Wondering why it would took PLoS ONE so long to publish my new paper, I decided to google it and found it was actually out already! There is no proof reading stage so that might have something to do with email contact halting early in the publishing process. Anyhow, the paper was produced with (now ex-)colleagues from the Netherlands Institute of Ecology and Christopher Quince from the University of Glasgow, who did most of the work.
It is a bit of an exploratory paper, taking a first look at using an alternative marker for assessing bacterial diversity to the gold standard 16S rRNA gene (’16S’). Quoting from the paper: 16S is universally present and contains both highly conserved fragments, facilitating the design of PCR primers targeting all members of a community, and more variable regions that allow for the discrimination of different microbial taxa. The identity of 16S sequences from the environment can be related to the taxonomic identity of sequences obtained from cultivated, characterized strains. With the introduction of high throughput (pyro)sequencing methods, very large datasets are accruing in studies of microbial diversity. However, 16S is not without potential drawbacks and the use of alternative (protein-coding) markers has been proposed, including the beta subunit of DNA polymerase, rpoB.
We hypothesized that using the rpoB gene could offer potential advantages over standard 16S-based approaches. First, since most bacterial genomes contain multiple copies of the 16S rRNA gene, and copy number varies per species, extrapolation of relative abundancs from gene recovery frequencies is seriously impaired. (This is further complicated by the fact that sequence variation between the different 16S copies present exists in some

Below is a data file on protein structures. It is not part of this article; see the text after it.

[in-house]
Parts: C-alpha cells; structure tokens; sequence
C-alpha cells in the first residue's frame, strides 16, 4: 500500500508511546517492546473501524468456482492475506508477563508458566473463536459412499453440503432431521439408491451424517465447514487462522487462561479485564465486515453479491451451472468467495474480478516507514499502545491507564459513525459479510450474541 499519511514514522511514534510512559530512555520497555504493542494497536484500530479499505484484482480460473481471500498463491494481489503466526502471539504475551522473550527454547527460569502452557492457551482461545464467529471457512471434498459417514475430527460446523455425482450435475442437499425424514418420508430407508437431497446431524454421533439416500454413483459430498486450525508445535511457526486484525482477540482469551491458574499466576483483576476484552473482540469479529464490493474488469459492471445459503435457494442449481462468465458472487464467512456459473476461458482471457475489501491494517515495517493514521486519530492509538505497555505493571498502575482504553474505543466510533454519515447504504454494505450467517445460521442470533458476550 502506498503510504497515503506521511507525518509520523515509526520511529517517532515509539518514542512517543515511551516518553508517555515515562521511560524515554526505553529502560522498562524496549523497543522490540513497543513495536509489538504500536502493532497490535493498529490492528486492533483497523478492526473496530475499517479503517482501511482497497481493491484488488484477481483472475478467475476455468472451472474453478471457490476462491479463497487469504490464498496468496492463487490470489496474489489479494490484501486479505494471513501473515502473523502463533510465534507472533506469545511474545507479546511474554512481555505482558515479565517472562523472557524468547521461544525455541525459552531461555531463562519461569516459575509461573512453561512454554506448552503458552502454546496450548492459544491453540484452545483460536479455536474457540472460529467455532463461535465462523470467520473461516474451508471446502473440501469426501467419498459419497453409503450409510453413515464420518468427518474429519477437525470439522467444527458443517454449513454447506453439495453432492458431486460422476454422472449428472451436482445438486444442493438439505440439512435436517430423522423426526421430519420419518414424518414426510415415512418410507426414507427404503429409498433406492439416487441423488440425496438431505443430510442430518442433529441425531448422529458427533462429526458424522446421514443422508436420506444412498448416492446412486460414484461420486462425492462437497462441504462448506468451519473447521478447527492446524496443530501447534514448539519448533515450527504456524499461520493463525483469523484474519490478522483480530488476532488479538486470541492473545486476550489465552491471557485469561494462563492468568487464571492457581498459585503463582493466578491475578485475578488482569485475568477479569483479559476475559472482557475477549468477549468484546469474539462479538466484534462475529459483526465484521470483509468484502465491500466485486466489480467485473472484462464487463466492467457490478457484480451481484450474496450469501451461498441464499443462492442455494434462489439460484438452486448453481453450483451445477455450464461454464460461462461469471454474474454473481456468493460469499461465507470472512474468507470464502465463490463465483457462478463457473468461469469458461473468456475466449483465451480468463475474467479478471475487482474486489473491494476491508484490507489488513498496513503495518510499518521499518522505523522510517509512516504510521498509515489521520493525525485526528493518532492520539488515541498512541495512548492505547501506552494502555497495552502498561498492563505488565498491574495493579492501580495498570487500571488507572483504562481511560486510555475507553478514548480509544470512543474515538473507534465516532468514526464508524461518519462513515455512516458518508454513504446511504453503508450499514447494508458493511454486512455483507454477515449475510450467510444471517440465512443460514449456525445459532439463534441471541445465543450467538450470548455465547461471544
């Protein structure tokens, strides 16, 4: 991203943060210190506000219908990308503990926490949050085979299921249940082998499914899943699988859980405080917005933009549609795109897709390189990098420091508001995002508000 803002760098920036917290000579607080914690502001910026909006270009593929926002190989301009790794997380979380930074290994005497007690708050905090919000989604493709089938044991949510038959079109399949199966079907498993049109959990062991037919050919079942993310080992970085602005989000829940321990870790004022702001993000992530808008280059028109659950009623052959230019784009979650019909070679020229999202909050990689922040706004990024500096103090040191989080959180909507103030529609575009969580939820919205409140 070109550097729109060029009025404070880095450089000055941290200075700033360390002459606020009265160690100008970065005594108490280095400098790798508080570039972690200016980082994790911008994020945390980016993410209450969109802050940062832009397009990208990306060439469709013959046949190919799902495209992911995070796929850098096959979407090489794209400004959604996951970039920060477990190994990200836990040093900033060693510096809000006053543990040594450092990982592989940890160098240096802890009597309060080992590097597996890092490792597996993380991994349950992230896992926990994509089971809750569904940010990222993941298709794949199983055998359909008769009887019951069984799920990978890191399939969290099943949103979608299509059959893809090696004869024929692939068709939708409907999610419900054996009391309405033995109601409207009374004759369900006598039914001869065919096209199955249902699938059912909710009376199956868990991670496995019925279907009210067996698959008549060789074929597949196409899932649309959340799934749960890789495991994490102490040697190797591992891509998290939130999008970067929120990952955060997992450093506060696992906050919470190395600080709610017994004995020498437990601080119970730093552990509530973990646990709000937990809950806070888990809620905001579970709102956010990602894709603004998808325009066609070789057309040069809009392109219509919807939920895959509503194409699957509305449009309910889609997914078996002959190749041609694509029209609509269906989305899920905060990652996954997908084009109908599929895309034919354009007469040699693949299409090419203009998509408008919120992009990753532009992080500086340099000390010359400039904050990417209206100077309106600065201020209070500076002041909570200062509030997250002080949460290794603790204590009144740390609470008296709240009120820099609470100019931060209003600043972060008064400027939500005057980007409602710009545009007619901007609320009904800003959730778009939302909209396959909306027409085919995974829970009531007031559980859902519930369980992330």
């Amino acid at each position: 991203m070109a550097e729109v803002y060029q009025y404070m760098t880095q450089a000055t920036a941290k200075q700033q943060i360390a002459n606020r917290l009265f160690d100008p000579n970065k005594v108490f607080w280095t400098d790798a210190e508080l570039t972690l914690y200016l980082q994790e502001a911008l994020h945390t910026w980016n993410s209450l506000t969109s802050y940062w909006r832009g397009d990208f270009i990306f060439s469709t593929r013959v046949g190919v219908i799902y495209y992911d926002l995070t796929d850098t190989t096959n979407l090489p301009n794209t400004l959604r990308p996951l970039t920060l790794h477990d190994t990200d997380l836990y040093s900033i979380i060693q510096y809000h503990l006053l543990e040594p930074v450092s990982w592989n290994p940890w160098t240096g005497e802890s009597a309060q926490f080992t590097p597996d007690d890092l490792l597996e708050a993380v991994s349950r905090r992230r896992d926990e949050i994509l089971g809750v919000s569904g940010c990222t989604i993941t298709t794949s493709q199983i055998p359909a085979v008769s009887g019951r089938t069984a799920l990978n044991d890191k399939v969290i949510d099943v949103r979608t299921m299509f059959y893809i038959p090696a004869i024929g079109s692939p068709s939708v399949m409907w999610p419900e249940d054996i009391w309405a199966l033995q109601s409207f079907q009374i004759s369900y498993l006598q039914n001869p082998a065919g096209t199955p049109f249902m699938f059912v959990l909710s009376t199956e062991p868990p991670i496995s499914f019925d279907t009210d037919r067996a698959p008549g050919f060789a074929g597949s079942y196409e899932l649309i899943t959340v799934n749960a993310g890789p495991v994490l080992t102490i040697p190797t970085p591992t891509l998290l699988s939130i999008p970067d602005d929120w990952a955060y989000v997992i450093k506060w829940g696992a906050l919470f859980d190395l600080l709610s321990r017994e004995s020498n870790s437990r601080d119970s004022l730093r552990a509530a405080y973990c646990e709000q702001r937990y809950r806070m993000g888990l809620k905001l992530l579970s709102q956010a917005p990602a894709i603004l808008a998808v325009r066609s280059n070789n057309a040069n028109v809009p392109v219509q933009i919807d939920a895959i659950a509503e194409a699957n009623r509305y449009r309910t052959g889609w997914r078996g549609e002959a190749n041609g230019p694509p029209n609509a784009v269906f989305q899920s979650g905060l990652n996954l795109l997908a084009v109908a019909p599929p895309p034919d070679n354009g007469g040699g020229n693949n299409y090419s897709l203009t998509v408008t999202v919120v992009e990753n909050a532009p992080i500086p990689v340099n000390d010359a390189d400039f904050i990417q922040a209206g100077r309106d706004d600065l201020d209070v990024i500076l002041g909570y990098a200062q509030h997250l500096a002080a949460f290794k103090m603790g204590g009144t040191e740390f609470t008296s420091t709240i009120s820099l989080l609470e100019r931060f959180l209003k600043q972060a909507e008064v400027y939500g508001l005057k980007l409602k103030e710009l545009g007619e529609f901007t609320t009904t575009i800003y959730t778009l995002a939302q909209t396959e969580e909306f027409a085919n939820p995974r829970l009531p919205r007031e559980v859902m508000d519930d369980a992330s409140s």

genomes.) rpoB typically occurs in a single copy. Second, the high level of conservation across 16S rRNA genes can obscure most intraspecific, and sometimes interspecific,
variation. In contrast, the higher resolution rpoB marker is capable of revealing molecular variation down to the population level. Third, it has been shown that genetic divergence of rpoB correlates better with overall genomic divergence and provides better bootstrap support for phylogenetic reconstruction. Fourth, given the fact that rpoB is a protein-encoding gene, the data generated from this marker is more readily interpreted in an evolutionary framework. Fifth, (pyro)sequencing error is an important confounding factor in studies of microbial diversity using 16S rRNA gene sequences, whereas in single-copy, essential protein-encoding genes, sequence errors can be identified and removed if they introduce disruptions in reading frame (see below).
OK, sounds promising right? Before expanding on our ‘good’ results, I’ll discuss three aspects where rpoB fails when compared to 16S. First, although rpoB might be the most conserved protein, it has very little on 16S in this respect. We used degenerate primers (a pool of different primers to cover as much variation as possible) and targeted Proteobacteria, not the whole community. This means that rpoB cannot be used for whole-community surveys, which is what most microbial ecologists are interested in. It can be used when targeting specific groups of interest though, and this population-level approach combines well with the fact that protein coding sequences can be aligned and that population-genetic tests (detecting for instance recombination or selection) are available for them. A variety of genes with known functions of interest can be used, not only rpoB of course. Second, assigning taxonomy to the sequences is a problem. Databases (and classifiers matching query sequence to database sequence) exist for 16S but not for other genes (at least not of comparable size and sophistication). Third, we compared 16S and rpoB sequences generated from a single soil sample. We did not know the actual identity of the community in the sample, and so biases in rpoB and in 16S amplification distorted our findings. A more rigorous test would have been possible using an artificial community of known composition. I must confess that I could well see rpoB performing worse than 16S….